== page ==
The smoke produced by cigarettes will follow one nearly everywhere in Egypt: from a sidewalk, to ahwas, to an office or a restaurant. But it can no longer be found in the lobbies of the Cairo Marriott Hotel & Omar Khayyam Casino.
As of June 1, the Zamalek hotel’s lobbies are smoke-free, a first for Cairo.
Walking onto the hotel’s expansive grounds is a breath of fresh air. The hotel exudes its regal past with ease – it was once El-Gezira palace, constructed in 1889 under the supervision of Khedive Ismail Pasha.
The lobby is everything Cairo is often not: clean, efficient, orderly. Perhaps it is only fitting that smoking not be present here.
In an interview, Marriott’s general manager Ulrich Huth admitted that the decision was difficult, but one he was prepared to make. Huth said it bothered him that guests’ first impression of the hotel upon checking-in might be one of cigarette smoke. Some guests had complained as well.
Interestingly, Huth’s initiative was prompted not by health concerns, but rather by the recent renovation of one of the lobbies. Huth explained that the lobby was too pristine, too perfect – he could never allow anything to taint it. He decided that cigarette smoke would never fill the lobby, or any lobby in his hotel for that matter.
This initiative is nevertheless having a positive effect upon staff and guests. Though the measure began as a four-week experiment, Huth said after just two weeks it is readily apparent this should be permanent.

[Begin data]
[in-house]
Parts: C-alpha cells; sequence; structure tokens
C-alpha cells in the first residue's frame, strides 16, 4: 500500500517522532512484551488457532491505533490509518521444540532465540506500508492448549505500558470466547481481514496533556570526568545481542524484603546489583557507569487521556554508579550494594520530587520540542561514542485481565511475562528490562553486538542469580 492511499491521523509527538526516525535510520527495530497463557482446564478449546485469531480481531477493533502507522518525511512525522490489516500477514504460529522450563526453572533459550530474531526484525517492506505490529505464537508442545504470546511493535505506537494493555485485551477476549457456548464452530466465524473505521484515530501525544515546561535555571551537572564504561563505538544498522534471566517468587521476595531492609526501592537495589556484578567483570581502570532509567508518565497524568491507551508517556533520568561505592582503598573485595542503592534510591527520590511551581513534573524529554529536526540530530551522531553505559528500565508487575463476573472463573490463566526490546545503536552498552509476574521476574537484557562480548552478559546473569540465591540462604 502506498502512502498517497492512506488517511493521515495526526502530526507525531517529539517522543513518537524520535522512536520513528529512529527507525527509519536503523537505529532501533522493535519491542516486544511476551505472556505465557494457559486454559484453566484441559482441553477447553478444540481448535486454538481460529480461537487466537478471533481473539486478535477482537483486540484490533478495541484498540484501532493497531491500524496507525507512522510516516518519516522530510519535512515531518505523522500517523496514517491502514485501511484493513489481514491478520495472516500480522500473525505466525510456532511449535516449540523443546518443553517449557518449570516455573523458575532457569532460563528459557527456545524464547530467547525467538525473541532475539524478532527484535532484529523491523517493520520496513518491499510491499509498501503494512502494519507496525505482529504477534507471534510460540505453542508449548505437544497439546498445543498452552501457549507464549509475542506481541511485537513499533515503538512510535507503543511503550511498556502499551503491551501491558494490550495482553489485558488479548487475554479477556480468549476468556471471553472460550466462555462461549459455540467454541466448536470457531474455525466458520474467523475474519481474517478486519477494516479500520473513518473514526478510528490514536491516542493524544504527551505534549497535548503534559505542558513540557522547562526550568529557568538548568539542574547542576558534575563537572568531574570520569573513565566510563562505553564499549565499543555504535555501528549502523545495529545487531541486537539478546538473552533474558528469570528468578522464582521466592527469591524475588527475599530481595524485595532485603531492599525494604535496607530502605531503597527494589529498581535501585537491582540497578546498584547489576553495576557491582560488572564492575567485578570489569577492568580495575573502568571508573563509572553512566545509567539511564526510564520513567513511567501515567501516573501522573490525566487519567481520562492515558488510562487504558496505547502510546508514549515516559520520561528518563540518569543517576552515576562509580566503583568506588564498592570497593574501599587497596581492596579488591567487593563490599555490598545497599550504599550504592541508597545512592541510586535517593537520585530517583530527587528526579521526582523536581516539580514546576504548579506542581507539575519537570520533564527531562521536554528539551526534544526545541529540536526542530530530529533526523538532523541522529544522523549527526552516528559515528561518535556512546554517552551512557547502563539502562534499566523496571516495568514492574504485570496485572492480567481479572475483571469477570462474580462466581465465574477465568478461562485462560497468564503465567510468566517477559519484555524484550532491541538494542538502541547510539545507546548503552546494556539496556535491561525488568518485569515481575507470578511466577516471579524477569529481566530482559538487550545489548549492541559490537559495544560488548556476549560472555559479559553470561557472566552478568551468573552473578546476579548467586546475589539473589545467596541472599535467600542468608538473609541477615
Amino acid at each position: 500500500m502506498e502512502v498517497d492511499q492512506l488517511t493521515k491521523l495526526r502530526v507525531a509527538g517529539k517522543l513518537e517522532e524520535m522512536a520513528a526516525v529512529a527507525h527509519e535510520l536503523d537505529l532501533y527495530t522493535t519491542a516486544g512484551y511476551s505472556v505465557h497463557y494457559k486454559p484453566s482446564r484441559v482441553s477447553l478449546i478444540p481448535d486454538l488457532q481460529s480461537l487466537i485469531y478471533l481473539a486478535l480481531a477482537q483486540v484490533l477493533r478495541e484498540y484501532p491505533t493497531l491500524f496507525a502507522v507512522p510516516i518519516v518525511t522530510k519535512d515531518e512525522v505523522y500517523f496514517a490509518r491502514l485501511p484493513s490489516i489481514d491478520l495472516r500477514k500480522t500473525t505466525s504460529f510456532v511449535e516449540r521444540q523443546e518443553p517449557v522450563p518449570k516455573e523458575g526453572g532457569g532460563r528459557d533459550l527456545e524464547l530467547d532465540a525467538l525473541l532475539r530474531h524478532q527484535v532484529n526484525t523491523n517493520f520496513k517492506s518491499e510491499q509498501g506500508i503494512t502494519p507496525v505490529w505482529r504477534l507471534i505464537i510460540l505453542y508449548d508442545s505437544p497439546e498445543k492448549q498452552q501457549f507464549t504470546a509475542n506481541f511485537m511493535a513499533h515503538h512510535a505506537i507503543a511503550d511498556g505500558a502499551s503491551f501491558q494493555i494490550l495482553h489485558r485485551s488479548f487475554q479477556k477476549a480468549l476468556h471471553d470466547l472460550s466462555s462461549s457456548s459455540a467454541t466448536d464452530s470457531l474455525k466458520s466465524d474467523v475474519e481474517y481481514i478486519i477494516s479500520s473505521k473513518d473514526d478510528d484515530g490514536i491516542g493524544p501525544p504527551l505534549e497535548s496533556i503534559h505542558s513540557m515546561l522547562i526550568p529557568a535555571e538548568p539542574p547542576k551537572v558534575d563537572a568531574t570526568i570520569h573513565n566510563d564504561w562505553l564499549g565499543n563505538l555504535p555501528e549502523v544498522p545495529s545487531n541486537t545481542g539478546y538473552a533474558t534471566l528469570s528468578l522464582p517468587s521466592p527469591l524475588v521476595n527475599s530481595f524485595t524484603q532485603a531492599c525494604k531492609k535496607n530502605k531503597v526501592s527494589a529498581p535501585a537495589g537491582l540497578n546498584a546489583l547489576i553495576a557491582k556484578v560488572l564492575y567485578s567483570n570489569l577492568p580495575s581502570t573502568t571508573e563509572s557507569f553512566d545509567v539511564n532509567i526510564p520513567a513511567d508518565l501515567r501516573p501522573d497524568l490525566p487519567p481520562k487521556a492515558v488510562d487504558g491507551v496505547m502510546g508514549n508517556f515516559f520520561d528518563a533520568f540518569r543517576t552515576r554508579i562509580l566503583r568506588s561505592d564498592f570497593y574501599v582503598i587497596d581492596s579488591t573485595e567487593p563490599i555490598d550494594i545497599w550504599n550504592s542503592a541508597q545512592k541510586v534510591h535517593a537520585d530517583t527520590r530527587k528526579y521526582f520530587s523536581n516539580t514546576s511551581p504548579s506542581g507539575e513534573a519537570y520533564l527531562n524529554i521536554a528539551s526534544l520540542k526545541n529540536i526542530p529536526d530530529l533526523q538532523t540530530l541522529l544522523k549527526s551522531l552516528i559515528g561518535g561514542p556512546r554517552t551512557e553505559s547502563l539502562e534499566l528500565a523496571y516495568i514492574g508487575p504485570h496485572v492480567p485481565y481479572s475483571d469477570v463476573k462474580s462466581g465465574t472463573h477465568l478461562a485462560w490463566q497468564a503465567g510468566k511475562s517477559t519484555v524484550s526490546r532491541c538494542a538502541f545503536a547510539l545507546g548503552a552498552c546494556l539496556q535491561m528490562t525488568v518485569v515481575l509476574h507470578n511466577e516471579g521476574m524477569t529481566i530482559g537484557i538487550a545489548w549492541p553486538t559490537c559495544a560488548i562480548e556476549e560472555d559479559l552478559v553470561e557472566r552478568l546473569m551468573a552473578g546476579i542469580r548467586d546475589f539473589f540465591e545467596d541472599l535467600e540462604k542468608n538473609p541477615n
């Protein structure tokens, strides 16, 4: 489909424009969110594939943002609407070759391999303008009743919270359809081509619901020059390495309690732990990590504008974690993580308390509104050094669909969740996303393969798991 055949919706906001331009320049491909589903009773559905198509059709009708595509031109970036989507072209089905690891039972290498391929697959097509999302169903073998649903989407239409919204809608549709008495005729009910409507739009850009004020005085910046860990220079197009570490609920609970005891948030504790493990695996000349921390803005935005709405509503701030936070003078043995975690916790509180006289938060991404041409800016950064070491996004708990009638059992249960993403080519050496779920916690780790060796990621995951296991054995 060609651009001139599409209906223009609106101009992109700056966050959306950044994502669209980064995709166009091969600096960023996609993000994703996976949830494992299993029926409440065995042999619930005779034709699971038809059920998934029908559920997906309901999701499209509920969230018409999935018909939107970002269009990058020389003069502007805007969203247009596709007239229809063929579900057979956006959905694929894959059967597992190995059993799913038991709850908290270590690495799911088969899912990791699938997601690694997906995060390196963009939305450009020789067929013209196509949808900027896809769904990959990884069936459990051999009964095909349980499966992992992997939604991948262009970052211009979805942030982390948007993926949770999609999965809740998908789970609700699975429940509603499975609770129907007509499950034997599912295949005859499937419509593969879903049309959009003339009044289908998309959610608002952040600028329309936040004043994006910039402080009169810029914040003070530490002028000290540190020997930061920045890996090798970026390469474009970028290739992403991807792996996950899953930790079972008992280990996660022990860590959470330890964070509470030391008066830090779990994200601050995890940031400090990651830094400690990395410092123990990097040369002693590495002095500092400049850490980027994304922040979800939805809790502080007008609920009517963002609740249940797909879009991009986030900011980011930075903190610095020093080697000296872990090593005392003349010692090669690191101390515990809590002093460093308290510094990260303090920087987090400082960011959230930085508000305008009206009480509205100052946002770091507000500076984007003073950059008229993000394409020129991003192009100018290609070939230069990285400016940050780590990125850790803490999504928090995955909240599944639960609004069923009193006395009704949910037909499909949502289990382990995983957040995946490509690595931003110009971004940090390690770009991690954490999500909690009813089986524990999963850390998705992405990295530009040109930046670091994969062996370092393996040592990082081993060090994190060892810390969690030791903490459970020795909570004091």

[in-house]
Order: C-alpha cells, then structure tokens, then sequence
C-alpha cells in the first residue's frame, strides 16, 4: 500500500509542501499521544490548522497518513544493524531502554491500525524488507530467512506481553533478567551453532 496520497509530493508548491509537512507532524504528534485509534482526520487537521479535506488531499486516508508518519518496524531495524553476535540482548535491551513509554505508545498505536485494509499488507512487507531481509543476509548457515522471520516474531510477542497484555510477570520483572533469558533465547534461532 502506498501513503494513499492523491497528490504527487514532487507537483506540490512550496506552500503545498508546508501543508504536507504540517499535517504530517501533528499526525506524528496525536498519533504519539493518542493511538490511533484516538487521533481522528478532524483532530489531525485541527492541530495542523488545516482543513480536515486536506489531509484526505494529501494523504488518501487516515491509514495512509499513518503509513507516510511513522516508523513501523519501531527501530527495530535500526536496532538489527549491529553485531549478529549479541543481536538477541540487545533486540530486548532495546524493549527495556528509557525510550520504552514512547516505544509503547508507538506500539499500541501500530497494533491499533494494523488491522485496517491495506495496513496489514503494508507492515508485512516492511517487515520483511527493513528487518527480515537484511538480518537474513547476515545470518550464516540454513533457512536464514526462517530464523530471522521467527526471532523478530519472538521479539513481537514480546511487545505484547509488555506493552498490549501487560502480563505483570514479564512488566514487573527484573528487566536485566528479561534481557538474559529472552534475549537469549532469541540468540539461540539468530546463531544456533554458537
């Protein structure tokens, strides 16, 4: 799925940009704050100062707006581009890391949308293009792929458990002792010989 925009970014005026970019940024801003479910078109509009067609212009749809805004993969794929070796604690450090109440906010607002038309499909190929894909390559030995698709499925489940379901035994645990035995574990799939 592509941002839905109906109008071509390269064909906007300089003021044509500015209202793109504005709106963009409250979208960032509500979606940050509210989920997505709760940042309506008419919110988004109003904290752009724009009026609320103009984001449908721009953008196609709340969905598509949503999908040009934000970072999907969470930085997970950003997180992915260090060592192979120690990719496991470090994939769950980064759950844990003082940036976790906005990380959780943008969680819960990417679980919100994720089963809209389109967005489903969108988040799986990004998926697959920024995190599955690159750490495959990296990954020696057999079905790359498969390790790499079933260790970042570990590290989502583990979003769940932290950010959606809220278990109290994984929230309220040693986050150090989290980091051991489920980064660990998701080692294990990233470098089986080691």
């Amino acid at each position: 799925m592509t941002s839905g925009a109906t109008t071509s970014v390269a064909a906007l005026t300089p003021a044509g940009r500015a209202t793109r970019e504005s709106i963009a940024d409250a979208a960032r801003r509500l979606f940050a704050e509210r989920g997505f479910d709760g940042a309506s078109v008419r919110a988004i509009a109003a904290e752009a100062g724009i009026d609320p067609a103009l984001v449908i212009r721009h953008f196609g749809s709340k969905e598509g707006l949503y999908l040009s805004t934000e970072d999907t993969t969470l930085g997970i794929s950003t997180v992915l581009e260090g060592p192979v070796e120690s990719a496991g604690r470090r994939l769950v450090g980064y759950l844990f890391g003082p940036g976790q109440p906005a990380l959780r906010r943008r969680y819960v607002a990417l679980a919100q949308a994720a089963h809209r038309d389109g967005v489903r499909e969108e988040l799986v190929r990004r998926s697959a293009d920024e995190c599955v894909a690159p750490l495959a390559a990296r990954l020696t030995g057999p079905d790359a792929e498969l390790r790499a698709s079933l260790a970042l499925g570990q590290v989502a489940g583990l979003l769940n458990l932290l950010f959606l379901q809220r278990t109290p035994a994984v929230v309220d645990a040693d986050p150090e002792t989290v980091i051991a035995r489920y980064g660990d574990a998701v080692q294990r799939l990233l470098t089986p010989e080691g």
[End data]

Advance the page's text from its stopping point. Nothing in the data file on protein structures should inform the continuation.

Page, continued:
The Marriott is located in a country which has the highest rate of smoking per capita in the Middle East and North Africa. Over 40 percent of Egyptian men smoke, but the government is gradually introducing new anti-smoking legislations.
Recent bans on tobacco advertising and a prohibition on smoking in health and educational facilities, as well as warning labels on packs, are working to curb smoking and its deadly effects.
“It is a trend of the time, Huth said, also noting that he expects another hotel in Cairo will eliminate smoking in its lobbies before the summer is over.
In a city as polluted as Cairo, “even a smoker wants fresh air, Huth acknowledged.
Huth is himself an occasional smoker and extends empathy to those who smoke. He plans to accommodate smokers at the hotel through “elegant sofas with ashtrays placed outside entry-ways and a piano or cigar bar in which smoking is allowed.
Before implementing this new measure, drivers would linger in the lobby, “sitting around and smoking while they waited. But the drivers are now gone, and the lobby is a more welcoming and pleasant place.
Huth said he anticipated some resistance, but he actually hasn’t encountered any problems with this new ban. Just a few people who were unaware of the new rule have been caught smoking, and immediately stopped upon the request of staff.
There are now large oval signs throughout hotel that read “Smoking is permitted only in open air areas in English and Arabic.
Receptionist Marwa Sami said the response of customers was a matter of opinion – some were upset, others happy. But she feels they will return on account of the quality of the hotel.
Customers interviewed reported being pleased with the air quality and lack of smoke in the lobby.
Huth said the Cairo Marriott intends to have 50 percent of its rooms be non-smoking by the end of 2009.
Eventually, smoking could be banned in the hotel’s restaurants.
Changing attitudes about smoking will be challenging in a country where it is an accepted, commonplace activity of life. It may be small, gradual steps which are necessary to secure the comfort and well-being of all.